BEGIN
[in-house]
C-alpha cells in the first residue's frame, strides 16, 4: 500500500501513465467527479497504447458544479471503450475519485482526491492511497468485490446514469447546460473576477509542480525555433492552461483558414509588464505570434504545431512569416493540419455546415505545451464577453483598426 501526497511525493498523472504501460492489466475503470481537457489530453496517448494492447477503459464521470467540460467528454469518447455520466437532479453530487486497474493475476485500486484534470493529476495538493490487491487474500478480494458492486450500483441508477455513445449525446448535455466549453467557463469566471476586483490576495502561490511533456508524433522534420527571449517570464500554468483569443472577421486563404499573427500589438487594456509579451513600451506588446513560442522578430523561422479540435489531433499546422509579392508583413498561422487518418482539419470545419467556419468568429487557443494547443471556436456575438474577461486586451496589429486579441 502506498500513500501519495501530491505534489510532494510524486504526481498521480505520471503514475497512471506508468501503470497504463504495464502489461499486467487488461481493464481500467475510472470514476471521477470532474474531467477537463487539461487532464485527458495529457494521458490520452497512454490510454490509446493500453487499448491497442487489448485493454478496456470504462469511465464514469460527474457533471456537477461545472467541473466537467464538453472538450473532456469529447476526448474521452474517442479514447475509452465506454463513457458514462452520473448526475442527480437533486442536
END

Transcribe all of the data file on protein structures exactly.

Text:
[in-house]
C-alpha cells in the first residue's frame, strides 16, 4: 500500500501513465467527479497504447458544479471503450475519485482526491492511497468485490446514469447546460473576477509542480525555433492552461483558414509588464505570434504545431512569416493540419455546415505545451464577453483598426 501526497511525493498523472504501460492489466475503470481537457489530453496517448494492447477503459464521470467540460467528454469518447455520466437532479453530487486497474493475476485500486484534470493529476495538493490487491487474500478480494458492486450500483441508477455513445449525446448535455466549453467557463469566471476586483490576495502561490511533456508524433522534420527571449517570464500554468483569443472577421486563404499573427500589438487594456509579451513600451506588446513560442522578430523561422479540435489531433499546422509579392508583413498561422487518418482539419470545419467556419468568429487557443494547443471556436456575438474577461486586451496589429486579441 502506498500513500501519495501530491505534489510532494510524486504526481498521480505520471503514475497512471506508468501503470497504463504495464502489461499486467487488461481493464481500467475510472470514476471521477470532474474531467477537463487539461487532464485527458495529457494521458490520452497512454490510454490509446493500453487499448491497442487489448485493454478496456470504462469511465464514469460527474457533471456537477461545472467541473466537467464538453472538450473532456469529447476526448474521452474517442479514447475509452465506454463513457458514462452520473448526475442527480437533486442536